I don't 'do' Mother's Day (National Post, May 05, 2004)



This Sunday mothers around the world will be honoured with long distance calls, flowers, chocolates, hotel brunches and gifts chosen with greater (or lesser) than normal care by their fond (or fondness-affecting) children. But I will not be one of them, for my children will ignore Mother's Day as has been their custom for many a year.

Curb your compassion, for they come by their neglect of me on that day honestly. From earliest toddlerhood my children learned that I didn't "do" Mother's Day. They were saddened at first, especially when they saw the fuss being made over other mothers, but I told them they would thank me for my apostasy when they were older. And so it came to pass.

My decision to abandon Mother's Day hit me as a kind of epiphany when -- still childless -- my husband and I took his mum out for a Mother's Day brunch at a normally pleasant local restaurant. The hour-long lineup, the substandard food, the inflated prices, the smarmily presented rose -- above all the necessity for pretending there was nothing else one would rather be doing on a gorgeous Sunday in May: all conspired to prompt a voice inside me (with an English accent, sounding remarkably like the Duchess of Duke Street from the eponymous British TV series) to say: "when you have your own children, start as you mean to go on."

So on the second Sunday in the May following the birth of my first child, I nailed my theses to the kitchen bulletin board, so to speak. At first I received my kids' grubby, lovingly scrawled handmade cards with theatrical gratitude befitting their tender years, but eventually the light dawned on them that their mother was not a "believer" and for want of encouragement the cards and dandelion bouquets and burnt-toast breakfasts in bed ground to a halt. (We all forgot to warn my son's wife who sent me flowers on the first Mother's Day after their wedding. I diplomatically implied they contained a lifetime's worth of homage.)

Am I a grinch? Curb your annoyance and consider how the nature of motherhood has changed since 1907 when spinster Anna Jarvis undertook a campaign to establish a national Mother's Day to commemorate her mother's death. I can understand Anna's reverence for the mothering role. Up to her era and for many years afterward, motherhood was thrust upon women, not something they chose. Motherhood was fraught with peril and at the least meant years of tedium and considerable toil, not to mention the deferment or outright renunciation of a woman's ambitions in the wider world.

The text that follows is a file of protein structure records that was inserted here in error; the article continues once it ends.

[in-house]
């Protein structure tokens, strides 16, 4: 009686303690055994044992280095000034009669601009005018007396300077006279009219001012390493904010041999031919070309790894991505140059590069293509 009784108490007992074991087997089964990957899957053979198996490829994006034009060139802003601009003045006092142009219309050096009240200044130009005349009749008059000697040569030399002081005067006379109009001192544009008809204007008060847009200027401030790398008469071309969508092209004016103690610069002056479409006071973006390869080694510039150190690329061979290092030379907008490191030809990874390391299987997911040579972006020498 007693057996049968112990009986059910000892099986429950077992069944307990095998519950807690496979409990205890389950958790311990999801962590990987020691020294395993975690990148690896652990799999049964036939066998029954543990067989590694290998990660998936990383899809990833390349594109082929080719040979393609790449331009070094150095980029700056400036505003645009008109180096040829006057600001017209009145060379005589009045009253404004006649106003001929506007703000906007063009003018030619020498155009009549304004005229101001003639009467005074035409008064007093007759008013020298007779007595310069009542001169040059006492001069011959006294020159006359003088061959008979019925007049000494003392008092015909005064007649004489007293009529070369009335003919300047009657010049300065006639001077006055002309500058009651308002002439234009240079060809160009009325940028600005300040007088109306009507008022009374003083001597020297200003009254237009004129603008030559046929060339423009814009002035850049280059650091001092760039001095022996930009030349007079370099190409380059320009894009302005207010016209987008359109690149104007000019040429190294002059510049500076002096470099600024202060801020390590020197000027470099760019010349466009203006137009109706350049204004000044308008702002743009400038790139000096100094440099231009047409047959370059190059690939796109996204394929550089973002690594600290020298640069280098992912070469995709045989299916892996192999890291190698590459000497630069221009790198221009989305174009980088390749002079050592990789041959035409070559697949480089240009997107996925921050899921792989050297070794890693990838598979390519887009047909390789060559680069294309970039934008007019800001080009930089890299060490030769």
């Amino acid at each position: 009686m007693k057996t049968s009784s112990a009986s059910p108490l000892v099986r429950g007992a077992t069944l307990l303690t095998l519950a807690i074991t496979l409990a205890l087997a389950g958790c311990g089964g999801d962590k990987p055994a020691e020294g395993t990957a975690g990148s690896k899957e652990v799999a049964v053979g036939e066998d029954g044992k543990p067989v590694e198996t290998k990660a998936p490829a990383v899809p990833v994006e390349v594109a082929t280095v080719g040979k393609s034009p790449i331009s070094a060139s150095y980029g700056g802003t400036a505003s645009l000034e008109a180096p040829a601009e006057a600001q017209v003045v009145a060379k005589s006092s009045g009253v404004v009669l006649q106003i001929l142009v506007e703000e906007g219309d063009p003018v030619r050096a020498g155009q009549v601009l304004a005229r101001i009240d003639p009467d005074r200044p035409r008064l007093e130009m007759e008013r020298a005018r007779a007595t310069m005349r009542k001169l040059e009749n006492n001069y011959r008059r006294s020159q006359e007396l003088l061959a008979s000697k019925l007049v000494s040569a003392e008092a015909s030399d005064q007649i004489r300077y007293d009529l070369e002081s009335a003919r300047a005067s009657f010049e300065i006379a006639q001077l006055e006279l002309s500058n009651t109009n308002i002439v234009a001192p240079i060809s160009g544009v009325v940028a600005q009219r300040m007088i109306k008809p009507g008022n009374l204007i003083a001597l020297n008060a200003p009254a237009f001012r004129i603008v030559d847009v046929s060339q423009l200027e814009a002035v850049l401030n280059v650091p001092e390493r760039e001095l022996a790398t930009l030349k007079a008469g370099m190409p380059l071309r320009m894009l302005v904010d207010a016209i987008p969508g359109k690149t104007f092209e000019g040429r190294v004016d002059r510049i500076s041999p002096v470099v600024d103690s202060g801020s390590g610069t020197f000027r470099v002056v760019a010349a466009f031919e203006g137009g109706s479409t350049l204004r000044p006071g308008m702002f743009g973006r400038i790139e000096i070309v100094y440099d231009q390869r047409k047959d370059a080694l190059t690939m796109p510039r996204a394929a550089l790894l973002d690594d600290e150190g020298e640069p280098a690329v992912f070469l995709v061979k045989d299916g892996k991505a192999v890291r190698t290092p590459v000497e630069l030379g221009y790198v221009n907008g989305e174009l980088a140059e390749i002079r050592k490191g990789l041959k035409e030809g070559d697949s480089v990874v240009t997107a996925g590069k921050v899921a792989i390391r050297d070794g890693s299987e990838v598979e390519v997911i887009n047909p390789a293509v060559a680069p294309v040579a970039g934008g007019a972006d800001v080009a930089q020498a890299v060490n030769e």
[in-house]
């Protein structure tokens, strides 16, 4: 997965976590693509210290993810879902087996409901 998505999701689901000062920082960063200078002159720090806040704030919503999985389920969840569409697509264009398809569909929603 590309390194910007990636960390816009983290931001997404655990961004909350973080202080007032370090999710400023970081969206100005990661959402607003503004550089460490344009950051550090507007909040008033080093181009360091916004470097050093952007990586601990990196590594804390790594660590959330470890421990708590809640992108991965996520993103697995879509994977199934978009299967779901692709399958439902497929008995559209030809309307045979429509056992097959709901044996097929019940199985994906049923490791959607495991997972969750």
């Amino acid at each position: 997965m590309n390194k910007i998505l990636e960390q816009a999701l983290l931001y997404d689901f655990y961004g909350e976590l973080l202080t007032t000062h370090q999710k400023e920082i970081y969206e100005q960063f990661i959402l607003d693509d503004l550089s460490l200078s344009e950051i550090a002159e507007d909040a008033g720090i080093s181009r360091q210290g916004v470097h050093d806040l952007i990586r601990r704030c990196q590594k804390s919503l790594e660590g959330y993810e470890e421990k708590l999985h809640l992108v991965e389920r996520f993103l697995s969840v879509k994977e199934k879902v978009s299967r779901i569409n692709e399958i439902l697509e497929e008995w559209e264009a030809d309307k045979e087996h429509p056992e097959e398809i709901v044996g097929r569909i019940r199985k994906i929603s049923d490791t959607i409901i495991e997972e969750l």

One can see why children used to be choked up with guilt over the life of self-sacrifice their mothers had freely committed themselves to on their families' behalf. Mothers then were rather like soldiers, enlisting for duty in the service of a greater cause: the soldiers to defend their country's sovereignty, mothers to perpetuate and preserve the stability of the social order. In both cases the institution's strength -- the military and society -- depended upon the subjugation of individual will to a collective purpose. Both knew the risks; few complained of the hardships. Seen in that heroic light, of course mothers deserved the honours bestowed by a grateful nation. But that was then.

Mothers aren't heroes anymore (although I read last week of a woman -- there are 26 more like her in Canada -- with 10 children who hasn't ruled out having more. Let them be feted on Mother's Day). For most of us, though, self-sacrifice is out, self-interest is in. Be a mother or don't. Have one baby or more. Bear them like Eve (with a pain-blocking injection) or book a C-section. Nurse or bottle feed. Be married or single. Be straight or gay. Be 20 or 40. Work or stay home. Or stay home and then work. Inconveniently pregnant? Abort. And lest we forget: diapers today are disposable! (Think about it.)

In retrospect, I realize my discomfort with Mother's Day goes beyond aesthetic distaste for "Hallmark" occasions drenched in manipulative sentimentality that lack any personal significance. The nitty-gritty: I have no wish to wear a purple heart commissioned to reward a previous generation's heroic achievements.

Finally, Mother's Day is, apart from its anachronistic qualities, a little sad in its implications, no? After all, if your children need Mother's Day to remind themselves to call or send flowers, what does that say for the relationship in general? And if you have an ongoing relationship with your kids, why must they further salute you in lockstep with 50 million others?

But hey, I'm not suggesting Mother's Day should be abolished for those who enjoy it. All I'm suggesting is that out of respect for those departed mothers in whose name it was created: maybe ... curb your enthusiasm?

© National Post 2004